Saturday, 28 November 2015

We're having a Beige Saturday instead of a Black Friday!


FREE UK p&p on the TOH book until Christmas!!

This makes it £10 for 84 full colour pages of glorious images from all the artists here at Through Our Hands.

There's also lots of books and small items for sale in the website shop, that aren't available in book shops or anywhere else.

If you let us know when you order, you can often get the artists to sign their own books for you. Laura and I can also ship the TOH book to anywhere else in the world for just £5.

Why not send one to a textile friend as a gift - just let us have the address (there's space on the order form) and any message you want to add.  Or if you're perplexed email us at

Monday, 23 November 2015

Diary catch up

A couple of pages to share.
This page is in response to a visit to Alrewas - you may recognize the statue from an earlier posting. As it's been taken from a photo of it, you can sense the solidity of the stone in the folds of the fabric, that's come through because I've copied it.

As it's a black stone monument, I thought I'd try something I haven't done for years, which is to take a page or shape and completely blacken it with charcoal and use a rubber to remove the highlights.

Usually you use an ordinary rubber but because the image is so small in my book, I've used a battery powered eraser in order to get the fine lines. Not sure I like the fiddlyness of doing this particular image that way, but there's tremendous scope for something larger scale and more relaxed.

Here's the detail

We recently visited family in Dorset, and this monoprint is of the pier at Boscombe near Bournemouth. We arrived on a beautiful sunny day, but by evening the wind had started to whip up into a storm.

It was the tail end of storm Abigail and hit the coast during the afternoon of 14th November. The sky was dark and streaked with red. The sand blew into our faces and it was difficult to walk against the wind and the outlines of the pier were obscured. But we managed it and ended up in a very nice pub. This coloured and layered monoprint is how it felt to me.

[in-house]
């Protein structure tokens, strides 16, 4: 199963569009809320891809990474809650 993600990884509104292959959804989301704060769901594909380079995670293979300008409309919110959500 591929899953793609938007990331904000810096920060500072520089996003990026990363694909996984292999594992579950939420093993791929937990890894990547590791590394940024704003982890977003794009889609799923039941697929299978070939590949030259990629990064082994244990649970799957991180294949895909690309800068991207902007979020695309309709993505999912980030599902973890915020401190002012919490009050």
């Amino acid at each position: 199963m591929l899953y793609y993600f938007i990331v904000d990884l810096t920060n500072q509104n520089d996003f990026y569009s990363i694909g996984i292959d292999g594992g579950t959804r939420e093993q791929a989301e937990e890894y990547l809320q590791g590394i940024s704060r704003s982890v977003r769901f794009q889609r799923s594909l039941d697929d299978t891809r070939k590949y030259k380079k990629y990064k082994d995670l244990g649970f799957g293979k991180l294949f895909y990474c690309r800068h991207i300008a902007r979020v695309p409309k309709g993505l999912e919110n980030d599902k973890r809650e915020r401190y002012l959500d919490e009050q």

And this was the pub!  I loved the atmosphere and wonderful drawings and photos of Chaplin dotted around the rooms, including this one of Einstein.  I used black and white acrylics to get this effect, and again, used a photo to copy - one that was in the pub.

Tuesday, 17 November 2015

A beautiful day.

I've been spending a few days at the seaside. Granted, it's not to everyone's taste to battle with the wind, spray, rain and flying sand common on the beach in November, but I find a beautiful peace there. I think it's the endlessness of it - the opposite effect to claustrophobia! Of course, there aren't many people there either, so you get a sense of battling nature all on your own.

I made a start on the latest quilt, only to rethink it after a few hours work.  I need a huge roll of paper really to draw out what I want to do and clarify my thoughts, so I'm just waiting for that to arrive, along with some new acrylic open paints, which I want to try. They say they act in the same way as oil paints - I'll let you know!

Thursday, 12 November 2015

New Work

So, moving on from the last sad little posting, to new work.

The first thing I need to do is establish a working theme, which I think I already have in the proposed Life Story quilt, The Futility of Self Worth - or maybe the more humorous The Inexplicable Tide Of Dinner.  I then need to establish a size. Yep, odd that isn't it?! But about 150 x 300 cms perhaps. I'd like to go bigger but my house isn't large enough to work on anything bigger than that. I need to know at the beginning how much space I'll have to play with.

My inspirations for style are probably Hogarth (who I think is wonderful) and Grayson Perry (ditto) and my own collage above of some of the Life Story quilts.

I confounded a few people with my last posting about this, and that's probably because I'm not entirely clear myself and my new idea will evolve as I go along.

I shall be doing lots of paintings, collages, printing, etc  I'll be off to make a start soon.

Tuesday, 10 November 2015



I didn't expect to be moved but I was.

I didn't expect to shed a tear standing in front of the tiny seat in a Bofors gun, but I couldn't help myself.

The gun is called Bofors after a small town in Sweden where it was made, and was attached to ships - in this case during WW2.